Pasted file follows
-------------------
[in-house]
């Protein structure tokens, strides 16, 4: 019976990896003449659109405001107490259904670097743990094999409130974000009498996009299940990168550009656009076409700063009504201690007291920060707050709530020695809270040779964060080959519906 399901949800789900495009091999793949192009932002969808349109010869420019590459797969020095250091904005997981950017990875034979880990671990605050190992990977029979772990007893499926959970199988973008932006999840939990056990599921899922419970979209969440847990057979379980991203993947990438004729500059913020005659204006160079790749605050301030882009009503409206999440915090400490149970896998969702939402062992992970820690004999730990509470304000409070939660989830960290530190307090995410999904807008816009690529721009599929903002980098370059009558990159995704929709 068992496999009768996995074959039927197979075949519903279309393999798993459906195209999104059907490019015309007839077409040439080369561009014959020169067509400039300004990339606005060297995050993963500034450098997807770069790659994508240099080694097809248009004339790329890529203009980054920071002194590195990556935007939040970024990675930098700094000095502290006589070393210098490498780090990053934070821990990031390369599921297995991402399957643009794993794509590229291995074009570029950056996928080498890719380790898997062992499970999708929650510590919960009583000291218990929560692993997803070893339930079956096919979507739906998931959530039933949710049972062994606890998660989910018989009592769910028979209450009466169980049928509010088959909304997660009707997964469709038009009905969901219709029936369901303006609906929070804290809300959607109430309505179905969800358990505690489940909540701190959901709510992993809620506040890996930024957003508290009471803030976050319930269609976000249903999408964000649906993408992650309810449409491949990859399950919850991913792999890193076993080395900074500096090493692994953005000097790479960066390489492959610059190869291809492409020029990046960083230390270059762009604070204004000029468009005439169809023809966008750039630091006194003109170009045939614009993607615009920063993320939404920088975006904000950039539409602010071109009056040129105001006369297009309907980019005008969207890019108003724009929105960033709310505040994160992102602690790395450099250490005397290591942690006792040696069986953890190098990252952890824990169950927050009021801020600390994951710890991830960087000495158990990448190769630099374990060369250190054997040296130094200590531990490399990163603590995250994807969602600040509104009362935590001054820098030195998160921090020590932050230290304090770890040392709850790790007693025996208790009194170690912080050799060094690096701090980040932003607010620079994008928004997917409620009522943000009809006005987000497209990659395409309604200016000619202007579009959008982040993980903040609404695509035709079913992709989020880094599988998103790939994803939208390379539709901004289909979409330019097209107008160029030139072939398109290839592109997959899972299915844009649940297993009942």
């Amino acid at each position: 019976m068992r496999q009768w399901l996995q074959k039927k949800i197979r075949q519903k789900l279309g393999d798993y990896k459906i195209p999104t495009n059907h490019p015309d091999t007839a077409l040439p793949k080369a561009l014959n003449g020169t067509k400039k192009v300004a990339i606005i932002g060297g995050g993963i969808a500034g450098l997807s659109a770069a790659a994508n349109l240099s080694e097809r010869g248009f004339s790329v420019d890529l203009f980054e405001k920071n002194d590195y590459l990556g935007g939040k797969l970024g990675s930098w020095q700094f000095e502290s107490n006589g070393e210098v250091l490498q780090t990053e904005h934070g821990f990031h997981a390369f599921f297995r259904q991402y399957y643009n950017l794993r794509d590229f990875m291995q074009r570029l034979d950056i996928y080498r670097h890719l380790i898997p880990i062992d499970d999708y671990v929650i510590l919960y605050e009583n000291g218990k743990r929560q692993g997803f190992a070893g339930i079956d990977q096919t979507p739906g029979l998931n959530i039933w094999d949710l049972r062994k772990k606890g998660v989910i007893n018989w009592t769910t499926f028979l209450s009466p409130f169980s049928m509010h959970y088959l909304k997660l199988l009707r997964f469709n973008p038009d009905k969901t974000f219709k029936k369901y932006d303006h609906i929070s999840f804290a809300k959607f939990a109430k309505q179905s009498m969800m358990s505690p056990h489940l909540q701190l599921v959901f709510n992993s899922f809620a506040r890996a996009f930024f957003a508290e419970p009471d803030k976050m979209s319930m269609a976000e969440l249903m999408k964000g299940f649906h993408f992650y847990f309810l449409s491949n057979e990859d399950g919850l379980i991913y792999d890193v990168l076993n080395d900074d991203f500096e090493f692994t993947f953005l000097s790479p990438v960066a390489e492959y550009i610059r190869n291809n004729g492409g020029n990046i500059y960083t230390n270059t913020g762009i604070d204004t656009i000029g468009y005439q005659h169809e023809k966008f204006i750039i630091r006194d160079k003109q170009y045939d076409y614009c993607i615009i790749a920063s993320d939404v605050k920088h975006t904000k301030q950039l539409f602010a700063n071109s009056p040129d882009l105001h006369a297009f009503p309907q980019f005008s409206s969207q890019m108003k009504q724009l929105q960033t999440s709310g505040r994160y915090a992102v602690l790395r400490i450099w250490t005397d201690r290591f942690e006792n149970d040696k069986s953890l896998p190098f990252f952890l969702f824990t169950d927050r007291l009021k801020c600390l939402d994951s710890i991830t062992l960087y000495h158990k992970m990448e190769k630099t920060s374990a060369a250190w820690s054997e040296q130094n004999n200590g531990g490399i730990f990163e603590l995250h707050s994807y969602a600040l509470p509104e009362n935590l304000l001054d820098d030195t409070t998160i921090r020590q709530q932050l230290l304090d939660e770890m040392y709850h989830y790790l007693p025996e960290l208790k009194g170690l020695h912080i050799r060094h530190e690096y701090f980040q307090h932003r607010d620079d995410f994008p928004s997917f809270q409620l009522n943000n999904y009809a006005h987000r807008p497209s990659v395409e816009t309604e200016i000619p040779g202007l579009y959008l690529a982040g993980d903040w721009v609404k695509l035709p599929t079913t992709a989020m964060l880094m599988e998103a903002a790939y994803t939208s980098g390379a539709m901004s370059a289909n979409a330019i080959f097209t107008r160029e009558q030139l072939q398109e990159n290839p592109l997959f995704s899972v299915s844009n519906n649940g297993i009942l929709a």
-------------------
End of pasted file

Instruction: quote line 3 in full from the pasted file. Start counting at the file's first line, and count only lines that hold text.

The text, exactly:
């Amino acid at each position: 019976m068992r496999q009768w399901l996995q074959k039927k949800i197979r075949q519903k789900l279309g393999d798993y990896k459906i195209p999104t495009n059907h490019p015309d091999t007839a077409l040439p793949k080369a561009l014959n003449g020169t067509k400039k192009v300004a990339i606005i932002g060297g995050g993963i969808a500034g450098l997807s659109a770069a790659a994508n349109l240099s080694e097809r010869g248009f004339s790329v420019d890529l203009f980054e405001k920071n002194d590195y590459l990556g935007g939040k797969l970024g990675s930098w020095q700094f000095e502290s107490n006589g070393e210098v250091l490498q780090t990053e904005h934070g821990f990031h997981a390369f599921f297995r259904q991402y399957y643009n950017l794993r794509d590229f990875m291995q074009r570029l034979d950056i996928y080498r670097h890719l380790i898997p880990i062992d499970d999708y671990v929650i510590l919960y605050e009583n000291g218990k743990r929560q692993g997803f190992a070893g339930i079956d990977q096919t979507p739906g029979l998931n959530i039933w094999d949710l049972r062994k772990k606890g998660v989910i007893n018989w009592t769910t499926f028979l209450s009466p409130f169980s049928m509010h959970y088959l909304k997660l199988l009707r997964f469709n973008p038009d009905k969901t974000f219709k029936k369901y932006d303006h609906i929070s999840f804290a809300k959607f939990a109430k309505q179905s009498m969800m358990s505690p056990h489940l909540q701190l599921v959901f709510n992993s899922f809620a506040r890996a996009f930024f957003a508290e419970p009471d803030k976050m979209s319930m269609a976000e969440l249903m999408k964000g299940f649906h993408f992650y847990f309810l449409s491949n057979e990859d399950g919850l379980i991913y792999d890193v990168l076993n080395d900074d991203f500096e090493f692994t993947f953005l000097s790479p990438v960066a390489e492959y550009i610059r190869n291809n004729g492409g020029n990046i500059y960083t230390n270059t913020g762009i604070d204004t656009i000029g468009y005439q005659h169809e023809k966008f204006i750039i630091r006194d160079k003109q170009y045939d076409y614009c993607i615009i790749a920063s993320d939404v605050k920088h975006t904000k301030q950039l539409f602010a700063n071109s009056p040129d882009l105001h006369a297009f009503p309907q980019f005008s409206s969207q890019m108003k009504q724009l929105q960033t999440s709310g505040r994160y915090a992102v602690l790395r400490i450099w250490t005397d201690r290591f942690e006792n149970d040696k069986s953890l896998p190098f990252f952890l969702f824990t169950d927050r007291l009021k801020c600390l939402d994951s710890i991830t062992l960087y000495h158990k992970m990448e190769k630099t920060s374990a060369a250190w820690s054997e040296q130094n004999n200590g531990g490399i730990f990163e603590l995250h707050s994807y969602a600040l509470p509104e009362n935590l304000l001054d820098d030195t409070t998160i921090r020590q709530q932050l230290l304090d939660e770890m040392y709850h989830y790790l007693p025996e960290l208790k009194g170690l020695h912080i050799r060094h530190e690096y701090f980040q307090h932003r607010d620079d995410f994008p928004s997917f809270q409620l009522n943000n999904y009809a006005h987000r807008p497209s990659v395409e816009t309604e200016i000619p040779g202007l579009y959008l690529a982040g993980d903040w721009v609404k695509l035709p599929t079913t992709a989020m964060l880094m599988e998103a903002a790939y994803t939208s980098g390379a539709m901004s370059a289909n979409a330019i080959f097209t107008r160029e009558q030139l072939q398109e990159n290839p592109l997959f995704s899972v299915s844009n519906n649940g297993i009942l929709a």